Kevin Ogar: CrossFit is still my life

Marie Lyssa Dormeus

Kevin Ogar was paralyzed on Jan. 11 during a fitness competition -- but says in many ways, his life is the same as it was before the accident.

Kevin Ogar was steadily rising in the CrossFit ranks when a freak accident during a snatch lift severed his spinal cord. Though he remains paralyzed from the waist down, his contributions to CrossFit and his community haven’t diminished. Here’s what he had to say, nearly seven months after his accident.

At the very beginning of 2014, my life was easy: Wake up, coach CrossFit athletes, train myself, sleep. Then repeat.

Until Jan. 11, when everything changed. Though I’ve been lifting since I was 12 or 13 years old, on that day, when I bailed out of an Olympic lift, the barbell made contact with my lower back.

More than anything, what I remember is the pain. There was pain everywhere -- every inch of my body. I was more concerned with the pain than trying to move my legs, and at first I was worried about whether I was going to live or not.

Courtesy of CrossFit, Inc.

Kevin Ogar placed sixth at the 2012 CrossFit South West Regionals -- just three spots away from qualifying to the CrossFit Games.

So it wasn’t until sometime later, as I was waiting for the ambulance to arrive, that I realized something was really wrong -- and that I was paralyzed.

There are people who blame CrossFit for what happened to me, but I believe it’s exactly the opposite. CrossFit saved me. I think I would be dead if I wasn’t in the kind of shape I was that day.

They say the survival rate for my accident and surgeries is really low, and I had a doctor tell me that if my back wasn’t as strong -- if I didn’t have as much muscle -- that barbell would have killed me right then and there. Plus, my red blood cell count was higher than most people’s, which meant I could afford to lose more blood in surgery and still make it.

Now, almost seven months later, in some ways everything is different and in some ways nothing is. I still work out at my gym, CrossFit Unbroken. I coach three or four days a week, and train three or four days, doing a mix of rehab-type exercises and my own training. It’s a ton less than I used to do, but since I’m only able to work out the upper half of my body there’s only so much you can do before you’re overdoing it.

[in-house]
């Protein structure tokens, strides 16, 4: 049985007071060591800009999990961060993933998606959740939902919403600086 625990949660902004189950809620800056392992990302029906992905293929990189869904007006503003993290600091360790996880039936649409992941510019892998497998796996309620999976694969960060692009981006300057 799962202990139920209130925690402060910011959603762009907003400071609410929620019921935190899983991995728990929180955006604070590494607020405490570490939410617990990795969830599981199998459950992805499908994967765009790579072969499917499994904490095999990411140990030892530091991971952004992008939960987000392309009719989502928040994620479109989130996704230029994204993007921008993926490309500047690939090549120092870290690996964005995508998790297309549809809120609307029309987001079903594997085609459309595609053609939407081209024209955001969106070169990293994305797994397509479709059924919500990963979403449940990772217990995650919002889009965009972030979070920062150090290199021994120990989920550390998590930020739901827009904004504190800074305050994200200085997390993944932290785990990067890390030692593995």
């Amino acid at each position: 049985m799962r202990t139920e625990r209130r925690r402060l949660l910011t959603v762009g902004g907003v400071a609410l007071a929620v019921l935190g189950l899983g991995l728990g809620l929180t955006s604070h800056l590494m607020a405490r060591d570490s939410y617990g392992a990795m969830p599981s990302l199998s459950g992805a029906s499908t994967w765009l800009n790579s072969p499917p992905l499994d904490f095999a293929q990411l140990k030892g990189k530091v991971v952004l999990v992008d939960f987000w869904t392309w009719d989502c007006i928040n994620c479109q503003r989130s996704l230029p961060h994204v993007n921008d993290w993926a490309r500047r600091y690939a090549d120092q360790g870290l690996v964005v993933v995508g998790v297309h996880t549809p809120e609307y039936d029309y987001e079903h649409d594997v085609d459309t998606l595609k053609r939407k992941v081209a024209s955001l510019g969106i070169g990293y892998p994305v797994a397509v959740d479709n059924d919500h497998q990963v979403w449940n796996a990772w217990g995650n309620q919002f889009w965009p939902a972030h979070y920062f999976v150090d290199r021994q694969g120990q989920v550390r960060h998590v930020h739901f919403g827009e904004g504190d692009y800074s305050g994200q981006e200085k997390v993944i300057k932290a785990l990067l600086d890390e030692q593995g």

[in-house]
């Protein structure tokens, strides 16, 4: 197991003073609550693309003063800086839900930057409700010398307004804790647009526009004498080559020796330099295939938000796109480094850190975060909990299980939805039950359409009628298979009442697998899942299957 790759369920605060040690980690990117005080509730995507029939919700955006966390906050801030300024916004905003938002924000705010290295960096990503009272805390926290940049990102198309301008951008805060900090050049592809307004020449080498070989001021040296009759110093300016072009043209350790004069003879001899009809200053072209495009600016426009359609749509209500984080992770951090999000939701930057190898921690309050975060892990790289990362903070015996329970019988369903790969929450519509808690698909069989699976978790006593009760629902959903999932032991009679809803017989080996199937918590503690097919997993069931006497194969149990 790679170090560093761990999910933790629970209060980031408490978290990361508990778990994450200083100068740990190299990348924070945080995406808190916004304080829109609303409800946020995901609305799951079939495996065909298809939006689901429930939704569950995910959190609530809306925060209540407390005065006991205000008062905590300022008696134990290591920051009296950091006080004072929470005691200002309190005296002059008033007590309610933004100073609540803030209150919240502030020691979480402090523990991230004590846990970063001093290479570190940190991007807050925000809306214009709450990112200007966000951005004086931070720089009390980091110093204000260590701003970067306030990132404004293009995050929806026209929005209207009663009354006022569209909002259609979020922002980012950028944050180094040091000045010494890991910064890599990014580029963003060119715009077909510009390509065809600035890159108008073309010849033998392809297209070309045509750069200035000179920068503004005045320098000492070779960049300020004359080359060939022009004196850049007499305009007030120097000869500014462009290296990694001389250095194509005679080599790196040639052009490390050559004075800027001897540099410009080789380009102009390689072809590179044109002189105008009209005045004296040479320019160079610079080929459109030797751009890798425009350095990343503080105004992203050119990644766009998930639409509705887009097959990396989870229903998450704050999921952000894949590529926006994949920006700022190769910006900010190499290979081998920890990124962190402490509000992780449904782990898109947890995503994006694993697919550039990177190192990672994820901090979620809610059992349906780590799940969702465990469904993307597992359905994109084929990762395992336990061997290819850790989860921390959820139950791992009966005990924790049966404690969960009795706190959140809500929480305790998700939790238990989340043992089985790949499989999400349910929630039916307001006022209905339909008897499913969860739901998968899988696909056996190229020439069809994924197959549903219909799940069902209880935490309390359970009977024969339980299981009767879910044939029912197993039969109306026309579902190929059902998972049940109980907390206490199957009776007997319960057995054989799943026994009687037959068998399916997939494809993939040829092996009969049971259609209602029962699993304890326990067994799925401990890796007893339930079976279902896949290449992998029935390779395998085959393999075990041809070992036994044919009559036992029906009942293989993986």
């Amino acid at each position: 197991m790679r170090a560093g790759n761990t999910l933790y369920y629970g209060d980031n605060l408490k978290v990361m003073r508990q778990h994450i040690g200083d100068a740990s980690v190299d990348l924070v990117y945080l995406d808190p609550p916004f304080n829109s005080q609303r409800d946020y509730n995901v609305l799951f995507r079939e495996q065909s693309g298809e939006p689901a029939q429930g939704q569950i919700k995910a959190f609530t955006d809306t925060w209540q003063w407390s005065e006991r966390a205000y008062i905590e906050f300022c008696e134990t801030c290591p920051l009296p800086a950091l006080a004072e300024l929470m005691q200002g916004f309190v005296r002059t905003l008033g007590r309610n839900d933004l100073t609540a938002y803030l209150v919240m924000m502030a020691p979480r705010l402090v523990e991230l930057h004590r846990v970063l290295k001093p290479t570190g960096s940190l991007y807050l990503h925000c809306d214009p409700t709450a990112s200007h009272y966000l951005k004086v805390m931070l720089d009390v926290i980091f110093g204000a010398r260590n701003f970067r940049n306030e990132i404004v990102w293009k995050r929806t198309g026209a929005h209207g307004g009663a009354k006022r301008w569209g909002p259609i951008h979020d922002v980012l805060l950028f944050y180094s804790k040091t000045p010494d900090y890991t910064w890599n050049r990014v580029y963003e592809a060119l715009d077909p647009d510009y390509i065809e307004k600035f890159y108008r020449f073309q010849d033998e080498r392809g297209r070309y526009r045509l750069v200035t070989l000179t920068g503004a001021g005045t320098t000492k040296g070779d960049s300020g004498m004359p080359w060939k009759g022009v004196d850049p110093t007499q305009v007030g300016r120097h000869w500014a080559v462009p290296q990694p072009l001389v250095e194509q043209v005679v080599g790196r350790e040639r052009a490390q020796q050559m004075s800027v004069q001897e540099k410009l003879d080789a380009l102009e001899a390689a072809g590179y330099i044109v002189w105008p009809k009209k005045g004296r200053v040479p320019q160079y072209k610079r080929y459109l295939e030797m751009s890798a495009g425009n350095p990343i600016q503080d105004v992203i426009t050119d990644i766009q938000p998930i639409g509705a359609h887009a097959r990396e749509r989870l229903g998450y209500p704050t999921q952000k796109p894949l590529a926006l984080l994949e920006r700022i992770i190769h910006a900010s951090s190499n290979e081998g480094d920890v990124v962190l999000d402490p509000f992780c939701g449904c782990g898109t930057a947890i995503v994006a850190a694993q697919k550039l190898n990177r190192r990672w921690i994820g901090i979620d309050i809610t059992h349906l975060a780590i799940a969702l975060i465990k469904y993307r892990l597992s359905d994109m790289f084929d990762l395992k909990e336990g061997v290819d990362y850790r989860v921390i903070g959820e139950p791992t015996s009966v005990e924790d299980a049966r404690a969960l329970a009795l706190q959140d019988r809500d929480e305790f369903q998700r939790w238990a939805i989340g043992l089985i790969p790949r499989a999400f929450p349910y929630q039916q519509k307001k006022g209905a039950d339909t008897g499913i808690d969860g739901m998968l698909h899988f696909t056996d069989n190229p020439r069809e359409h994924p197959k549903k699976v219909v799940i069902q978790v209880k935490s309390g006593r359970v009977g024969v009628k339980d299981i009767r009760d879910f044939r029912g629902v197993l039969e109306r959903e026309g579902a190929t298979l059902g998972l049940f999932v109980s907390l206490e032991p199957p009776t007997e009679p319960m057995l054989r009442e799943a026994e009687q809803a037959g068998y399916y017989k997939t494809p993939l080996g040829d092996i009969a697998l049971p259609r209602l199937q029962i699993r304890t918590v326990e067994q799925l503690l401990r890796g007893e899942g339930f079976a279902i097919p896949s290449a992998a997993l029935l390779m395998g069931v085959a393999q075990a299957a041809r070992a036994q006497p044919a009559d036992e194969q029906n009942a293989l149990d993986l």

My main focus is just getting more stable, getting healthy and making everything easier to do. I had to relearn a lot of stuff -- sitting up, going to the bathroom, getting in and out of the car, getting in and out of bed. It’s stuff we all usually take for granted.

Just sitting up was so hard at first. It felt like I was sitting cross-legged on a giant yoga ball and trying to stay upright. Nowadays I do a lot of balance work and core and low back strengthening in order to be able to stabilize myself.

Courtesy Kevin Ogar

Kevin Ogar, with fellow CrossFitters (from left) Ray Hawkins, Matt Hathcock and Christian Lucero, has been shocked by the outpouring of support he's gotten within the CrossFit community.

In a weird way I’m a better CrossFit coach now than before though. I have to use a lot more verbal cues and tactile cues because I can’t show people how to do something the way I used to. But I haven’t had a single person question that I know what I’m talking about. In fact, the outpouring of support has been the most inspiring -- and surprising -- thing about my accident. I’d never have thought in a million years that someone would stop me at the DMV to ask how I’m doing or that so many people would donate to my medical trust.

And, most of all, it’s amazing to see other people in wheelchairs start pushing it and realizing what’s possible. One of my good friends who’s been in a wheelchair for 10 years just started CrossFitting last year. To this day I’ll tell anybody who asks to try CrossFit. It’s only going to make their lives better.

I’ve been working with a good friend of mine on a project we’ve called Revely, named after the trumpet wake-up call in the military. We’re helping to get kids with mood disorders and physically disabled vets into CrossFit gyms. We’re now in the process of applying for our 501(c)(3) status and I’m learning about the wonderful world of paperwork and bureaucracy!

Really, when I think about it, it’s funny how this accident has forced me to be an actual adult for the first time in my life. Instead of spending whole days in the gym, now I have to deal with medical bills. And since I’m spending less time training I spend more time working on other projects that can hopefully help others.

I love the CrossFit community, and I love everything about the CrossFit Games, even if I’ll just be in the audience this week. (I actually never made it to nationals, anyway, so I’m used to being a spectator.) It’s awesome watching the crowd react to the stuff those guys do, and to hang out with friends who I only get to see this one time a year.

CrossFit is still my life, wheelchair and all, and I wouldn’t trade it for anything.